Journey #2

We are going to have a little bit of truth today.

I know that it’s been a while since I’ve posted anything. Honestly, it is because I haven’t felt very inspirational lately. In fact, truth be told, it’s safe to say that I’ve been #depressedAF. My last post was in October 2017 and I stated I was going to try the REAL ME again. I haven’t found her. Truth be told, she is lost. I need help finding her.

Me and my girl!

I will spare the pity party that has been the past three years of my life. Let’s just say… There have been a total of seven surgeries since June 2016 (reference to previous blog). There were not suppposed to be that many. As one of my surgeons said, “Anything that could go wrong, did go wrong.” And my personal favorite, “This happens to 5% of people, but if it happens to 1% of people, it would happen to Sylvia.” What can I say, we all knew I was special.

Before the surgery

With all of the surgeries we learned one thing about my body. We learned that if our doctor told us four to six weeks of recovery time, my body needed eight weeks of recovery time. This was a new reality… One that I did not like! I was trying to figure out this new normal. Not only was I dealing with the pain, I was also dealing with hormone changes. My last surgery was the worst. It was the most painful; even the graze of a t-shirt caused pain. Not to mention that I fell down on my surgery sites.

My first Journey

I waited the four to six weeks that the doctor told me to wait before I could work out. BELIEVE ME…. It was a horrible twitching, itching sensation down in the pit in my stomach that I felt. ENDORPHINS ARE REAL Y’ALL!

So, here I am and the results are that I had gained 130 pounds (I know some people are laughing at me because of this… HATERS), I lost a job that I loved because they did not think the surgery was necessary (a friend, btw) and it took me a while to find another job (on the plus side, they are very positive people).

My favorite pastime… kayaking!

I have lost 22 pounds since I was released from my last surgery (June 7th). I haven’t been able to loose any more weight since then. I went to a workout class right after I was released from my doctor and I fainted. It was humiliating. The “The Tabata Queen” can’t even complete a 50 minute class. I’m embarrassed that my past clients have seen me in my state. They have seen my previous before and after picture, but now I feel like a failure. Like I let them down. I would rather sit in my room with my shades drown and lights off than see anyone. I see myself waddle in the reflection of a glass and I just want to cry. This is not who I am. I see pictures of myself and I cringe.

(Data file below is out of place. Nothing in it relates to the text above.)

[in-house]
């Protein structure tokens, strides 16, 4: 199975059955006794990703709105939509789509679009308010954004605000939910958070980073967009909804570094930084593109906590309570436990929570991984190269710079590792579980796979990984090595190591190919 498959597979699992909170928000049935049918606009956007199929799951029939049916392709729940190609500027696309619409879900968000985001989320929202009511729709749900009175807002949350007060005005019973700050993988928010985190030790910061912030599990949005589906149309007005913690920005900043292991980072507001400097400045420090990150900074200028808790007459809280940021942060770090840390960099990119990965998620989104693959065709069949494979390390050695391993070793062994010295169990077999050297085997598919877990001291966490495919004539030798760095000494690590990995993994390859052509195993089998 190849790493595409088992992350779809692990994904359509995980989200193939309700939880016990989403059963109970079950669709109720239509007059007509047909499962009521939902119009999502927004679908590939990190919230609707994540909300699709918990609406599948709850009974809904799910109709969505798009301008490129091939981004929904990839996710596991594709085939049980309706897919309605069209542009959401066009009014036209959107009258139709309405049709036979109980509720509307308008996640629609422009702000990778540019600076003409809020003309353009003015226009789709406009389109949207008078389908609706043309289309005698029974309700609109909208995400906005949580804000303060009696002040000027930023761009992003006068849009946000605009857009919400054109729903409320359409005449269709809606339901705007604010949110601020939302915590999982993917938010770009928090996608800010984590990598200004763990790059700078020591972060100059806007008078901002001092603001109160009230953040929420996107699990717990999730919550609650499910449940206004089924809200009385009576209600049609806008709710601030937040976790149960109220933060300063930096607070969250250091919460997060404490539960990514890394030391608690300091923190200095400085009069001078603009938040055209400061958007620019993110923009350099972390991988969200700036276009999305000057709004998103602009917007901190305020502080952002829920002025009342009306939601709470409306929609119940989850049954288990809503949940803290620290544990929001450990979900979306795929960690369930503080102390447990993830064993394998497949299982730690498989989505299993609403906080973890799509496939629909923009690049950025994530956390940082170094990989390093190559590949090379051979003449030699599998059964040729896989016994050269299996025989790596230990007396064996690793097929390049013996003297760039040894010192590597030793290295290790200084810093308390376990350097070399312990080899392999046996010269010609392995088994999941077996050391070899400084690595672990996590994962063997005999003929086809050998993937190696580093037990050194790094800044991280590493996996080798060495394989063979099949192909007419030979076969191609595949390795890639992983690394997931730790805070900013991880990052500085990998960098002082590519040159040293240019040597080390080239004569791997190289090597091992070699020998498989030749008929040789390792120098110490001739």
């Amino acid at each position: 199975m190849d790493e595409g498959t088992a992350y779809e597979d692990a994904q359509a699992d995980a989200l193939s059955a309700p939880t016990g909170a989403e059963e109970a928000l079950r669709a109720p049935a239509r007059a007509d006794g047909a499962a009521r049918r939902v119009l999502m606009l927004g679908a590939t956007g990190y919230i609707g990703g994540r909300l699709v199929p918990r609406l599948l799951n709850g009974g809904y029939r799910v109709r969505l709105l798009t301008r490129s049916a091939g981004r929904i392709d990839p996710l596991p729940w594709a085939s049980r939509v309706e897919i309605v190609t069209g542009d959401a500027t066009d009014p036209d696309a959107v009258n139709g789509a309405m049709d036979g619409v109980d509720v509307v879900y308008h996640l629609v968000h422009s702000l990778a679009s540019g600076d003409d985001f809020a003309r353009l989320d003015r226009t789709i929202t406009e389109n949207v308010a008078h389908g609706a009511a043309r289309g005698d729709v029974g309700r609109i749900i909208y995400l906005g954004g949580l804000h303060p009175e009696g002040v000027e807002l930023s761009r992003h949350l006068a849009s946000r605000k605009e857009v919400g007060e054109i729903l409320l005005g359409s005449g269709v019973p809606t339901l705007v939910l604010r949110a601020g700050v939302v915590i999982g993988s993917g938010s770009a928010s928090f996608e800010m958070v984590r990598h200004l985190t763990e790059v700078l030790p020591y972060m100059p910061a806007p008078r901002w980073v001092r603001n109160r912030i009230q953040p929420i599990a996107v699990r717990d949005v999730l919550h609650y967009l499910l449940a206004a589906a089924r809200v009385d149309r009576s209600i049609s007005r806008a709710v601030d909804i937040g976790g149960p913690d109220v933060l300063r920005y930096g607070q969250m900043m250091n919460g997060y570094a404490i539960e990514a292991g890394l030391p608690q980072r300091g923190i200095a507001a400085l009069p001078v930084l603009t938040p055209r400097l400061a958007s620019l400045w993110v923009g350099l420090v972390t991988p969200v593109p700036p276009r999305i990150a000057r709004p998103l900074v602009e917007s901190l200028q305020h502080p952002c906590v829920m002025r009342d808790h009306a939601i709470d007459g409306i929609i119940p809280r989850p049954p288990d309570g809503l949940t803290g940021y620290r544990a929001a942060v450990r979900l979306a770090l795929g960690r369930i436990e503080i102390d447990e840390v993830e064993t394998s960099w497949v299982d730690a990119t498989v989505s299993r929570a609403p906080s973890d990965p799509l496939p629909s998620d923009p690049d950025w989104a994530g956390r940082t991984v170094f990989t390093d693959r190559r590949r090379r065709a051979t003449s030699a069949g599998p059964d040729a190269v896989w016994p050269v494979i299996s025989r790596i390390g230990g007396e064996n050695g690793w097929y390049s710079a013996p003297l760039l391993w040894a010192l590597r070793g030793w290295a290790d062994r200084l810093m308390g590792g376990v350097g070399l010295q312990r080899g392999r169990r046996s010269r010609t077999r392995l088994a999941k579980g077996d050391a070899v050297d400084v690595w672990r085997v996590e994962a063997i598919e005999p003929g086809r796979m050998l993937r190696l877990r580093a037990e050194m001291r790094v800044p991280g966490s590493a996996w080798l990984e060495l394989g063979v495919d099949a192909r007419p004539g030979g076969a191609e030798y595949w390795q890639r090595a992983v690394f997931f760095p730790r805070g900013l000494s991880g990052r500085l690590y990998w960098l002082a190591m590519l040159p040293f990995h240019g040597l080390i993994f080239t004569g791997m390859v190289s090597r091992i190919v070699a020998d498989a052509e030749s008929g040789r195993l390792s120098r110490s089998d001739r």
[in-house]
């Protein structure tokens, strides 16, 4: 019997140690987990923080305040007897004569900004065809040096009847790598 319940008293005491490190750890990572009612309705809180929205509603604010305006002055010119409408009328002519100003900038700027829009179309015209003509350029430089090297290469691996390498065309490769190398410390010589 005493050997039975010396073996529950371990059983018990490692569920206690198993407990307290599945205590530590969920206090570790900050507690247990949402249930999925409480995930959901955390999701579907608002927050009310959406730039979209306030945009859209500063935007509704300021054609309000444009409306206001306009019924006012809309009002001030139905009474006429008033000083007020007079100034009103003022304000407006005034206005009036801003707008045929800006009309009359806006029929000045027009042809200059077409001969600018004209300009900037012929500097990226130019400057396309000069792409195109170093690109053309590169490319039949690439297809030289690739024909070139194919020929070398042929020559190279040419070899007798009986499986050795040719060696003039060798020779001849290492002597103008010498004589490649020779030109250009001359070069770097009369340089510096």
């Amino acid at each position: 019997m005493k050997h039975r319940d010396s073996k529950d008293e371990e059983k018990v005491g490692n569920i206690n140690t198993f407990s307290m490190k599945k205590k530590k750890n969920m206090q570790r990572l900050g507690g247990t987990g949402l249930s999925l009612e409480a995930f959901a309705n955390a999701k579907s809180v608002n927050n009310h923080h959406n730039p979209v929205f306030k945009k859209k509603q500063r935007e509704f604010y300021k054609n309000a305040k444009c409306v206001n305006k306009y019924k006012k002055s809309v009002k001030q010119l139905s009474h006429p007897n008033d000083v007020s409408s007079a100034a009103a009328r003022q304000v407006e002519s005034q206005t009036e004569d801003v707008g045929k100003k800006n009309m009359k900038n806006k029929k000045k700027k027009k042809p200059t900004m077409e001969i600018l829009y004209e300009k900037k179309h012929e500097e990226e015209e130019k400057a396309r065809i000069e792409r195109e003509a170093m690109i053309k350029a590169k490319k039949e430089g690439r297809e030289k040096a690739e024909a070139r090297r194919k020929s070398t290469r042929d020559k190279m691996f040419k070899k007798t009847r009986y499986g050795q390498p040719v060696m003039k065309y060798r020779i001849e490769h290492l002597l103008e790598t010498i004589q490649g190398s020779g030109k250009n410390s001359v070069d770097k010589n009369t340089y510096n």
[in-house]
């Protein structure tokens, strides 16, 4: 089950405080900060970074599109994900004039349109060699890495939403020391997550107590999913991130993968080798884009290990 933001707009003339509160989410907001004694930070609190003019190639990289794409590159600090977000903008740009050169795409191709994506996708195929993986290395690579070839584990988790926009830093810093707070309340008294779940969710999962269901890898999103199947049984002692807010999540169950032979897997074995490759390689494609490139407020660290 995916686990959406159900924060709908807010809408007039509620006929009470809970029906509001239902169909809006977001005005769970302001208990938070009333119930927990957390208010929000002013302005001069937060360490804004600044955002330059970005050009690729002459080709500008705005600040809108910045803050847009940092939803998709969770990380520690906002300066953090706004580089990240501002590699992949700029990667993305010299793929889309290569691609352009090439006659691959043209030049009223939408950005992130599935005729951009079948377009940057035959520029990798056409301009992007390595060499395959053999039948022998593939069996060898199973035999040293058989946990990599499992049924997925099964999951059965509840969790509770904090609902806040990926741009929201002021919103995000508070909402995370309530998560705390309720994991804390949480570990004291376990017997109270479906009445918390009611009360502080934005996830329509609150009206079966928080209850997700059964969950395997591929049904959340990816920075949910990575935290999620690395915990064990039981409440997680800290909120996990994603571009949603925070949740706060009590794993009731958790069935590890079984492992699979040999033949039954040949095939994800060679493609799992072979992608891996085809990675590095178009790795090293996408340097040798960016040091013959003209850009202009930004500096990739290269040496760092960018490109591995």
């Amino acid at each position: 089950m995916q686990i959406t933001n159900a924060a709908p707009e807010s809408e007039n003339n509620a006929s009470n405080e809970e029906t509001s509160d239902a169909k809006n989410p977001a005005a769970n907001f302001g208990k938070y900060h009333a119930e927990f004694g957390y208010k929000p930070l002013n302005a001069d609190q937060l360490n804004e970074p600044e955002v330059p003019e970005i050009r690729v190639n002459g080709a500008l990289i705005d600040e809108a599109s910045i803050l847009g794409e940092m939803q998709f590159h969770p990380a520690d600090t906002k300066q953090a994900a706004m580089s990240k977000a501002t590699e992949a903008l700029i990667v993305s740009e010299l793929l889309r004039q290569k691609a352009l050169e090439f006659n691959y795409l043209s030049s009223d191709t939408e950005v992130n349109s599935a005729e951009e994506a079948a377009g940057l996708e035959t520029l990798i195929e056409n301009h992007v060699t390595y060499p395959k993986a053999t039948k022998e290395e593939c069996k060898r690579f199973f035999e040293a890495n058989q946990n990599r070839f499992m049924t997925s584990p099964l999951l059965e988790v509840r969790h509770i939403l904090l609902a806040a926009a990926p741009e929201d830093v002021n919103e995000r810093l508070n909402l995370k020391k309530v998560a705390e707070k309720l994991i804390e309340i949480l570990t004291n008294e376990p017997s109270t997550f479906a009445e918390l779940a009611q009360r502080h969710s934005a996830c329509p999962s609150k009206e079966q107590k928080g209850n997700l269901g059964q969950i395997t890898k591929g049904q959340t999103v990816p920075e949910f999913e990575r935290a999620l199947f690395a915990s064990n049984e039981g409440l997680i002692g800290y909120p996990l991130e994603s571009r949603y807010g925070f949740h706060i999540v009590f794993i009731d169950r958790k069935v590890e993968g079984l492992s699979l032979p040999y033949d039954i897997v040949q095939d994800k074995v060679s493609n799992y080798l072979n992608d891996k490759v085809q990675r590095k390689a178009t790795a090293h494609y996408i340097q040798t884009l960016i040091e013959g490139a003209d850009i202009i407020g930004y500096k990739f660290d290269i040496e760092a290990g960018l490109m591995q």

My niece posted a picture of me on FaceBook. Of course, I was not a fan of it. In fact, I haven’t been a fan of any pictures posted of me in the past year. Have you seen the animated movie Big Hero 6? It has the inflatable, vinyl Betamax. That’s how I feel when I look at pictures of myself. Or like I’m allergic to something and that something has made it into my body and I need an epidermic needle…. Like STAT! Ok. I don’t want to get a ton of comments about “positive body image” but I am expressing my feelings right now.

When my niece posted the picture, I commented immediately “Can we burn or delete me out of this picture immediately, please?” I was waiting for some really smart ass response. Instead, she replied with the following: “No, because when people take pictures of you, it’s about how much they love you and how beautiful they see you despite how you see yourself. I see a strong woman at a hard stage of her life, that she is working to take back control of. I don’t see what you see. I love this picture of all three of you.”

I’m am trying to hold onto those words when things become more challenging. I need to find the motivation that assisted me motivate others. I have to believe that she’s around here somewhere. I did this once. I HAVE to do this again.

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